Early in my career I was an air taxi charter pilot, flying all kinds of aircraft from a Cherokee Six hauling GM parts to a Cessna 402, again hauling automotive parts. I suspect that with the “just in time” programs much of this kind of flying has gone by the wayside. None the less I still feel that one of the 7 great careers in general aviation is that of an air taxi charter pilot.
But there is still a lot of opportunity for the air taxi charter pilot. Today turbine powered aircraft are what most charter is flown in, and the level of skill required, the pay and benefits and the training requirements have all increased. With insurance companies dictating much of the training requirements, the days of jumping into an airplane, taking a 6 month check with a check airman and being “good to go” have mostly gone by the wayside.
Today’s customers are more sophisticated and knowledgeable about what they require when they charter an airplane. Even when the aircraft chosen is approved for single pilot operations, most customers demand there be 2 pilots in the cockpit, just like the airlines.
And, experience requirements have increased as well. Customers will check not only the price, but the accident history of the operator, question the crew qualifications and ask about recurrent training. All of this has added both to the safety of air tax/charter operations, and to the ability of good air taxi charter pilots incomes.
Air taxi pilots have a varied schedule and route, making the job both more challenging and more interesting at the same time. Unlike the airlines where pilots fly the same routes day after day, air taxi pilots can be all over the country on different days during the same week.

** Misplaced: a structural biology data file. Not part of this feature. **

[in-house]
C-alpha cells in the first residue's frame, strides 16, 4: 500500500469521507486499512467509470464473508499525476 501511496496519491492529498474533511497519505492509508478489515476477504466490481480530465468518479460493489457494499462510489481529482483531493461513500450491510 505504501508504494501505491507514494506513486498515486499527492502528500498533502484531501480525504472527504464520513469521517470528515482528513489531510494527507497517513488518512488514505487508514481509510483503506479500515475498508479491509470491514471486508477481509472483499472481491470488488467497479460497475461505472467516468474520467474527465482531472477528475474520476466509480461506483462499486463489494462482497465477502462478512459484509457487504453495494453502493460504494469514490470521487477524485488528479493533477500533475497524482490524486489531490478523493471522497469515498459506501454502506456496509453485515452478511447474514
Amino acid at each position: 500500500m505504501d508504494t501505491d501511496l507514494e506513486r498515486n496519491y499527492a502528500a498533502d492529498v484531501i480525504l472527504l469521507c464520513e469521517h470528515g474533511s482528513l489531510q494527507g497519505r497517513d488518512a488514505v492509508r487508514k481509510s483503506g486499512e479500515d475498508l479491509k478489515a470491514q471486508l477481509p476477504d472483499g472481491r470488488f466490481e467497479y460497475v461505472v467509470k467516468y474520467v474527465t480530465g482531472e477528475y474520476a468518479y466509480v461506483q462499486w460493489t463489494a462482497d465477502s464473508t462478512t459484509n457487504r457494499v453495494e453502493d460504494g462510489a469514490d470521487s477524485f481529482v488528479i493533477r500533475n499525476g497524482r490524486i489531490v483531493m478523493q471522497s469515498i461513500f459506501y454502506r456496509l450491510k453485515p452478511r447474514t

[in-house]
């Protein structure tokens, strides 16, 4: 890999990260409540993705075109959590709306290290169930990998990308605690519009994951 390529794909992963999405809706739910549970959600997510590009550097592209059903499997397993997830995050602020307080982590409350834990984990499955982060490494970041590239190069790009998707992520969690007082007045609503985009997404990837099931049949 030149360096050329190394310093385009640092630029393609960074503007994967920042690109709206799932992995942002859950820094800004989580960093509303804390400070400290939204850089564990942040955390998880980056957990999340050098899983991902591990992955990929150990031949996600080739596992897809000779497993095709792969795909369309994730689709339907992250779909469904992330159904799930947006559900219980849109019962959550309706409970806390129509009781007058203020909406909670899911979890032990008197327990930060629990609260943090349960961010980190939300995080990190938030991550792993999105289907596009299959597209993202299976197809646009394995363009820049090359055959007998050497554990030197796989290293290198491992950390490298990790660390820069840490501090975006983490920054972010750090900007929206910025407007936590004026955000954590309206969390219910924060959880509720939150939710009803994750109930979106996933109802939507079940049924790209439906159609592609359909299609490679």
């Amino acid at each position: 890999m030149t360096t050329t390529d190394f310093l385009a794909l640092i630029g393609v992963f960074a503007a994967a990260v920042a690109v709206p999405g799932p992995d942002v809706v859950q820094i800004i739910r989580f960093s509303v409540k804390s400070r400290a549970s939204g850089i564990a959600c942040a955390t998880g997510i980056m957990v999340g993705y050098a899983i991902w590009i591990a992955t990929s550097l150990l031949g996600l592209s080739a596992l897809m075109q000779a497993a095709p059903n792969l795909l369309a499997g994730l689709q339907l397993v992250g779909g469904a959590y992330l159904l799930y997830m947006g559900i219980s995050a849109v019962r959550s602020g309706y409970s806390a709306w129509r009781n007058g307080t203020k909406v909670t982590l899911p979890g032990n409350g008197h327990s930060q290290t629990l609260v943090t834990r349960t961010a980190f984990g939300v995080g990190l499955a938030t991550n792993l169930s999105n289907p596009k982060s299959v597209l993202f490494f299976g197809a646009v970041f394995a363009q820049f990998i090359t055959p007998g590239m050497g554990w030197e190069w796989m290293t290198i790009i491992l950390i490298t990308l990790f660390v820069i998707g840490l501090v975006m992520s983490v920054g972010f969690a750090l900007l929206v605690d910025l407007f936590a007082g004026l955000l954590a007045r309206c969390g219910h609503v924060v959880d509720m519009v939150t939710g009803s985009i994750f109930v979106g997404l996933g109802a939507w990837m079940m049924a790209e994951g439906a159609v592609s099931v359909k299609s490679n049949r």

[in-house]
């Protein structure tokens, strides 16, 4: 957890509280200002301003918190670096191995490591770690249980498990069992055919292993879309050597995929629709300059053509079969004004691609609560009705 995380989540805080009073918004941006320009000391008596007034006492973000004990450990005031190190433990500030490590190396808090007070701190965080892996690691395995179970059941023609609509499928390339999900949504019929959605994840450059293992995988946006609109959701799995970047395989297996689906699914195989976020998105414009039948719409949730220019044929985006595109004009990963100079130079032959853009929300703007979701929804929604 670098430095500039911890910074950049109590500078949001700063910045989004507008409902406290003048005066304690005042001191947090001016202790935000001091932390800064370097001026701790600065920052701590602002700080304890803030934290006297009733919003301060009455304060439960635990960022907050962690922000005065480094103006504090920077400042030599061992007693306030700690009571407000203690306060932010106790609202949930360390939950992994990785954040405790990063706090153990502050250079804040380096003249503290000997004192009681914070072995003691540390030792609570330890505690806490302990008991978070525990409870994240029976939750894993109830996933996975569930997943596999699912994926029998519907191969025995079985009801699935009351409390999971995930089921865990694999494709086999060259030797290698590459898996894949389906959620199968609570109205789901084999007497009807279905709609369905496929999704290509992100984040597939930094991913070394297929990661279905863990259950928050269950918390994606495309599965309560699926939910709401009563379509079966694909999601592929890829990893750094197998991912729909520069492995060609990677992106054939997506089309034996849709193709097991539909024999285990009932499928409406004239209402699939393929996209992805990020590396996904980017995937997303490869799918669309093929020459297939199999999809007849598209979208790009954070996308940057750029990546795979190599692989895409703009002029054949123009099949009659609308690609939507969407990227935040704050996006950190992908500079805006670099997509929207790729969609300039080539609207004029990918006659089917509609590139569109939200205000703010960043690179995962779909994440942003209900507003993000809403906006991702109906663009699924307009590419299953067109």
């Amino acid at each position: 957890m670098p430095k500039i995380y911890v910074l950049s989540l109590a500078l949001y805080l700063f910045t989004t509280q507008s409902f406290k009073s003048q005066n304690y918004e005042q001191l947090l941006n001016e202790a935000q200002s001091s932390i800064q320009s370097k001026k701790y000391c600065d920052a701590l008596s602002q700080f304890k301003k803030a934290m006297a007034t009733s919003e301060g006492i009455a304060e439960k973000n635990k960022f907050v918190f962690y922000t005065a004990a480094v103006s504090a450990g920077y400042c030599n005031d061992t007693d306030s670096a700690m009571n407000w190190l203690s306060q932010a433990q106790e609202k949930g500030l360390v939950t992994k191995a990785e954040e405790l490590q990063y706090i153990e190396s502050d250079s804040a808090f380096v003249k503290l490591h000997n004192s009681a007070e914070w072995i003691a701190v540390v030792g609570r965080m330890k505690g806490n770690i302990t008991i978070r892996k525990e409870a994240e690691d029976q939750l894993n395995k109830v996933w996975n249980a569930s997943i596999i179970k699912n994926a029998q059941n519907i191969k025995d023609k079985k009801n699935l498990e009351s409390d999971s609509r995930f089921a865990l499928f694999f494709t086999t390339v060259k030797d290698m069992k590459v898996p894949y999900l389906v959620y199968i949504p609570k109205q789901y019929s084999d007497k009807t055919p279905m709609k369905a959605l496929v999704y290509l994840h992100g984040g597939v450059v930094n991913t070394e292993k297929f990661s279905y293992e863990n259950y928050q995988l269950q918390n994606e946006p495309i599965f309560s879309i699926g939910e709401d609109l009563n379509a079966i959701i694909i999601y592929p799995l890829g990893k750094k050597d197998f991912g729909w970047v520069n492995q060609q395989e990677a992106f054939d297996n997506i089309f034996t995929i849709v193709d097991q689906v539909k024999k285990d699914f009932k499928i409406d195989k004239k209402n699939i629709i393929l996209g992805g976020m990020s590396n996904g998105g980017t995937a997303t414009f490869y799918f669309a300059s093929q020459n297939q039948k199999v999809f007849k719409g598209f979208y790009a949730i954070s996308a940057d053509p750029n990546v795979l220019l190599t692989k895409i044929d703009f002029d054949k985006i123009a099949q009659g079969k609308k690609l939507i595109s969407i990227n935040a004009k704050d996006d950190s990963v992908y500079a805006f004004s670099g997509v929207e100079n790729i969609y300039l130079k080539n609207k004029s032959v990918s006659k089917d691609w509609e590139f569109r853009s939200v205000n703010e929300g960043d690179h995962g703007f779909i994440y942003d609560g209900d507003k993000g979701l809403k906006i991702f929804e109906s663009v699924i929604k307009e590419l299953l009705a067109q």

This leads to greater exposure to weather phenomenon, and most charter pilots get more instrument time than airline pilots do. As commercial pilot jobs go, being an air tax pilot flying charter is one of the most interesting careers you can have.
One of the most rewarding parts for air taxi charter pilots is the variety of tasks and people you meet along the way. Each day brings new challenges, new customers and new experiences. Whether you are a bush pilot flying sportsmen to a camp, or crewing a Citation taking a patient to the Mayo Clinic to save their life, your life is never boring.
With the transition into more complex aircraft salaries for commercial pilot jobs have increased as well. Over time, with more experience, the opportunity to fly larger, more complex aircraft comes along, and today many charter operators fly the best business jets and – in some cases – even airline equipment.
If you are thinking about a career in aviation, being an air tax charter pilot can be a great one!
To learn more you should get Flying Airplanes: For Fun and Money! (A Practical Guide to Becoming a Professional Pilot) which is a great read!
Until next time keep your wings straight and level Hersch!
Even idiots get to offer their opinions, to wit:
“Why does every plane have two pilots? Really, you only need one pilot. Let’s take out the second pilot. Let the bloody computer fly it.”
— Michael O’Leary, Ryanair CEO, regards eliminating co-pilots in airline operations. Interview in Bloomberg Businessweek, 2 September 2010.
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